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April 7, 2016updated 05 Sep 2016 11:30am

Why real-time must mean real-time: The value of customer experience management for VoIP

Opinion: NETSCOUT's Fran Tang looks at why VoIP is shaping up to be a telecoms success story.

By Vinod

VoIP is proving to be a telecoms success story. Having already achieved significant market penetration, especially among enterprise users, it is now expected to grow at a compound annual rate of 9.7 per cent up until the end of the decade, at which point it will be worth an estimated $137 billion per year. VoIP, therefore, represents a huge growth opportunity for network operators as they look to expand their service offerings.

However, as increasing volumes of voice traffic translate to IP, operators are under renewed pressure to deliver consistent, high-quality service. When it comes to voice calls, dropped packets, jitter, and latency on the network can all render a session unfit for purpose, which ruins the customer experience and drives churn. The move to VoIP brings with it an imperative for operators to manage the customer experience in real-time as a result, to ensure continued high-quality service and to maintain their subscription base. Yet, historically, getting access to the real-time information needed to make this a reality has been a challenge.

As we’ve read in CBR before, in the world of technology and telecoms ‘real-time’ seldom means real-time. Quite often, a technology vendor will offer a product or service billed as ‘near real-time’ or indeed fully ‘real-time’, when in fact it is nothing of the sort. This is a problem across the board, but is especially challenging when it comes to delivering customer experience management for VoIP. Here, there can be no room for such marketing hype; real-time absolutely must live up to its name, which has become a catalyst for change within the industry.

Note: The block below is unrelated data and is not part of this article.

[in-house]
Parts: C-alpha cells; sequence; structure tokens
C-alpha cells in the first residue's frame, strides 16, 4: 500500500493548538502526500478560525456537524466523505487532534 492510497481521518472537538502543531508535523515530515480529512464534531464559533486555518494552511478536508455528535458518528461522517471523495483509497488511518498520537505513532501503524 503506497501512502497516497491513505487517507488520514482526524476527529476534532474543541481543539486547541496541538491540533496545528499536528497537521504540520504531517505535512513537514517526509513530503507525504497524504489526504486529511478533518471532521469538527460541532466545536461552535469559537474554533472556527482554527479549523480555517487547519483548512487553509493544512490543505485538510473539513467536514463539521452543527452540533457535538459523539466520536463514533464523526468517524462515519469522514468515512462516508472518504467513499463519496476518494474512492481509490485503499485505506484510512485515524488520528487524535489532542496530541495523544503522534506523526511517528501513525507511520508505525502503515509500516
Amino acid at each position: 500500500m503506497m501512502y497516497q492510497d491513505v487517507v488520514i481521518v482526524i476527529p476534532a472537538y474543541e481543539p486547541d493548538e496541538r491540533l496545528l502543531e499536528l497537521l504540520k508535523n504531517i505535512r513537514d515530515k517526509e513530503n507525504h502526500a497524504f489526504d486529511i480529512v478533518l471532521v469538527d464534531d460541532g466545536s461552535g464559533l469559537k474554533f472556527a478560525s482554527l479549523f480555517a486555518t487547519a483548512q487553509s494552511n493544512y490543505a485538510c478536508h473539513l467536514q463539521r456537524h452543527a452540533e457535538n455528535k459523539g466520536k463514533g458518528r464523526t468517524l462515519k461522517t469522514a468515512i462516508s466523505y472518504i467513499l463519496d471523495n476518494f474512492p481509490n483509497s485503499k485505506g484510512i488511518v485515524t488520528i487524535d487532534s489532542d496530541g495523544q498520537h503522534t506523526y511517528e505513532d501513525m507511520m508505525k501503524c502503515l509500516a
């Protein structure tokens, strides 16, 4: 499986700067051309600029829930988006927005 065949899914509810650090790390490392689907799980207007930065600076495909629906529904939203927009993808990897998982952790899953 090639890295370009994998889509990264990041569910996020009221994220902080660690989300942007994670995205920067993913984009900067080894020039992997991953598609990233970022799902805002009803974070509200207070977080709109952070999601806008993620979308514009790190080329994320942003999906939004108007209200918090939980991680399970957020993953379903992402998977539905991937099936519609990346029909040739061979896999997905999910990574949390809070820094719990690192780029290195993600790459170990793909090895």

Managing customer experience ‘on-the-fly’

Access to network data in this way is imperative for VoIP session management. To guarantee customers experience a high quality VoIP call each and every time, operators must have end-to-end visibility of the traffic flowing over their network. They must also be able to identify VoIP traffic and analyse it ‘on-the-fly’ to accurately recognise any network pressure point where a fault may occur. If an issue is discovered, operators must then be able to triage VoIP traffic to establish the nature of the fault and fix it as soon as possible, ideally before customers are impacted.

This is where the importance of real-time comes in. Delivering real-time customer experience management is challenging enough for operators, and service interruptions are both expensive and time consuming to resolve. Yet disruption is inevitable and all operators face this at some point. When it does happen, and when it happens in relation to VoIP, having access to real-time information from the network can make the difference between solving a problem in mere hours or days.

NFV and service assurance

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At present, there is only one sure means of achieving this: combing network monitoring tools through big data analytics with the benefits of advanced network automation technologies. After all, in a true real-time environment, the network itself must do much of the heavy lifting when it comes to fault identification and resolution.